Just a Spritz Will Do

This local 83-year-old entrepreneur’s new hygiene product was just picked up by Walmart.
Cheryl Gerber
Angelo Chetta’s Milavo spray transforms ordinary toilet paper into wet wipes.

It’s a well-known fact that great ideas often come to us in the shower. But they can sometimes pop up elsewhere in the bathroom, too.
During Angelo Chetta’s recent travels through Europe, he was struck by the fact that nearly every lavatory contained a bidet. “I just thought that was so much more civilized than what we have in this country,” says Chetta. “We pride ourselves with sanitation and cleanliness and seem to be content with dry toilet paper.”

Over the last year and a half, Chetta has set out to change that practice with Milavo, a “pocket bidet” that transforms ordinary toilet paper into a wet wipe with just a spritz from the compact bottle. (The product’s name is derived from the phrase “mi lavo,” which means “I wash” in both Spanish and Italian.) Chetta is also quick to point out that Milavo is not only meant for toilet-related use. In his vision, travelers or busy gym-goers without time for a shower could use Milavo for a quick all-over birdbath, as could a parent who’s picked a perilous moment to run out of baby wipes.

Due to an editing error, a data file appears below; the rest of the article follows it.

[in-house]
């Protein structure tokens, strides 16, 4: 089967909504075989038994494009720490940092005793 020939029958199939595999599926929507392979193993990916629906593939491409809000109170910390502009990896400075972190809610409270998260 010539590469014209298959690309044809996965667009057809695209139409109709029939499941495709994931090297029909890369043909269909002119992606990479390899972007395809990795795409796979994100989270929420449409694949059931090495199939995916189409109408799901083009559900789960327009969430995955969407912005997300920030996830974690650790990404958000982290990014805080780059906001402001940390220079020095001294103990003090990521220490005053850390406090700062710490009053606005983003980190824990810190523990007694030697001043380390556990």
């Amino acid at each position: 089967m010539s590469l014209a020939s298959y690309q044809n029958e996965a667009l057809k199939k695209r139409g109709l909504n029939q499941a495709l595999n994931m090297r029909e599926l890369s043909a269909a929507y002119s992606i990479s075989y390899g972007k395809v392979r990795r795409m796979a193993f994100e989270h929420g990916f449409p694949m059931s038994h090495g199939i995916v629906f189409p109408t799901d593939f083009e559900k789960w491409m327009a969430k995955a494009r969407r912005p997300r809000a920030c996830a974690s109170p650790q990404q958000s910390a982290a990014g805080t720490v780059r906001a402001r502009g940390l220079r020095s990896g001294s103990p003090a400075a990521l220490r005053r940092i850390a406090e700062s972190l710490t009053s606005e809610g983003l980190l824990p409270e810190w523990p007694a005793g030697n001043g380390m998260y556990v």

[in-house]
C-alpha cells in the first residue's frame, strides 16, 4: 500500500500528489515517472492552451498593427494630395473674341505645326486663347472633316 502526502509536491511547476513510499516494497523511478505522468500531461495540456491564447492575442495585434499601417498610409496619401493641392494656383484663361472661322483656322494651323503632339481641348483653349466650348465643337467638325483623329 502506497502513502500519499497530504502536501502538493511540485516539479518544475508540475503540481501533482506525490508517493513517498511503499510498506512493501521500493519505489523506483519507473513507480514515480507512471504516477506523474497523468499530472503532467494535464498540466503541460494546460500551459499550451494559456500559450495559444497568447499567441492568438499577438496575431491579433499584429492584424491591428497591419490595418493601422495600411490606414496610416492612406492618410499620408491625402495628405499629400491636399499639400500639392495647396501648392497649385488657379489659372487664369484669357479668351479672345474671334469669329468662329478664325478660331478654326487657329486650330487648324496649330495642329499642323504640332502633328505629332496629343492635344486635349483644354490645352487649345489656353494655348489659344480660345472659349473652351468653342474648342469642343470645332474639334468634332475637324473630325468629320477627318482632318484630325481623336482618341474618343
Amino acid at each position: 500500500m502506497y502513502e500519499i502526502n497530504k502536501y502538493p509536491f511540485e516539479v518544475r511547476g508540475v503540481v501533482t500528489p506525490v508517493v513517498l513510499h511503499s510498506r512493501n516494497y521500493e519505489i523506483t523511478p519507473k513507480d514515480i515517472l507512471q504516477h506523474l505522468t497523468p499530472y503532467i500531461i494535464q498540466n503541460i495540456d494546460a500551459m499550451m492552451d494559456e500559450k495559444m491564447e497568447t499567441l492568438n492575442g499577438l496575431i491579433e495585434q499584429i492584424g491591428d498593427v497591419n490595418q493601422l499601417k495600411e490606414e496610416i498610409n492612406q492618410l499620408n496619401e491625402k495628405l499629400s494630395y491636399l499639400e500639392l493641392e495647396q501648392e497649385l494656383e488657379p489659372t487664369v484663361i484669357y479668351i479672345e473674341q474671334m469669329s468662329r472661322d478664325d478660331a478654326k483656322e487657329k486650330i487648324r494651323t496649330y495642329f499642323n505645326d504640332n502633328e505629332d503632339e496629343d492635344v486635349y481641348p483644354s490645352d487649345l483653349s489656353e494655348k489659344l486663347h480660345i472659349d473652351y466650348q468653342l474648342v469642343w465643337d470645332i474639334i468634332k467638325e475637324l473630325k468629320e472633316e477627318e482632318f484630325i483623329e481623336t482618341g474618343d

According to Chetta, Milavo’s small bottle — it’s slightly larger than a cigarette lighter — can be carried discreetly in a pocket or purse, unlike bulky containers of wet wipes. It also offers a more environmentally and plumbing-friendly option than traditional wipes (even those marketed as flushable can defeat bathroom pipes — just ask anyone who lives in an older New Orleans home).

Currently being launched in 89 Kinney Drug stores in New York and Vermont, Milavo can also be purchased on MilavoSpray.com and on Amazon.com. As of early December, the product is expected to be available on Walmart.com.
 

A creative path

At the age of 83, many people would be content to relax and play golf. Chetta’s not one of them. “I’m retired, but the mind never stops,” says Chetta. “I’ve always had an entrepreneurial bent.”